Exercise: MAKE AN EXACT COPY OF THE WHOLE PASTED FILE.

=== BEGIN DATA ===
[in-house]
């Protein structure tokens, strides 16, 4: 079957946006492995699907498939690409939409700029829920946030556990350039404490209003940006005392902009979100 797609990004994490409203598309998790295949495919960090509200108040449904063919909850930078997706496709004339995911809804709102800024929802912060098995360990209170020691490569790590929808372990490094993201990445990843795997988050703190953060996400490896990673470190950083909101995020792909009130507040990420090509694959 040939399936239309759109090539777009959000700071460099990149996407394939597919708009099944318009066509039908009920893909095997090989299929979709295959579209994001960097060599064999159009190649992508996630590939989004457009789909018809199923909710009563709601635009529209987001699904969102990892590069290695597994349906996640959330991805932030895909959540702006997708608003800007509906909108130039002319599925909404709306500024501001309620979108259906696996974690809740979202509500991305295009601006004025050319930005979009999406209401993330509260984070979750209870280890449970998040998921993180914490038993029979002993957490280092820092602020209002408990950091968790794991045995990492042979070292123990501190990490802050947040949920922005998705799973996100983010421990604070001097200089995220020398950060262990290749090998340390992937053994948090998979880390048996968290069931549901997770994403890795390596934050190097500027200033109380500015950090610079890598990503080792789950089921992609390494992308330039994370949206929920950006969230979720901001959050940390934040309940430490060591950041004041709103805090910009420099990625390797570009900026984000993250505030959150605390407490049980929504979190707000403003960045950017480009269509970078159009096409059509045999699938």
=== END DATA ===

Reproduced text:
[in-house]
């Protein structure tokens, strides 16, 4: 079957946006492995699907498939690409939409700029829920946030556990350039404490209003940006005392902009979100 797609990004994490409203598309998790295949495919960090509200108040449904063919909850930078997706496709004339995911809804709102800024929802912060098995360990209170020691490569790590929808372990490094993201990445990843795997988050703190953060996400490896990673470190950083909101995020792909009130507040990420090509694959 040939399936239309759109090539777009959000700071460099990149996407394939597919708009099944318009066509039908009920893909095997090989299929979709295959579209994001960097060599064999159009190649992508996630590939989004457009789909018809199923909710009563709601635009529209987001699904969102990892590069290695597994349906996640959330991805932030895909959540702006997708608003800007509906909108130039002319599925909404709306500024501001309620979108259906696996974690809740979202509500991305295009601006004025050319930005979009999406209401993330509260984070979750209870280890449970998040998921993180914490038993029979002993957490280092820092602020209002408990950091968790794991045995990492042979070292123990501190990490802050947040949920922005998705799973996100983010421990604070001097200089995220020398950060262990290749090998340390992937053994948090998979880390048996968290069931549901997770994403890795390596934050190097500027200033109380500015950090610079890598990503080792789950089921992609390494992308330039994370949206929920950006969230979720901001959050940390934040309940430490060591950041004041709103805090910009420099990625390797570009900026984000993250505030959150605390407490049980929504979190707000403003960045950017480009269509970078159009096409059509045999699938």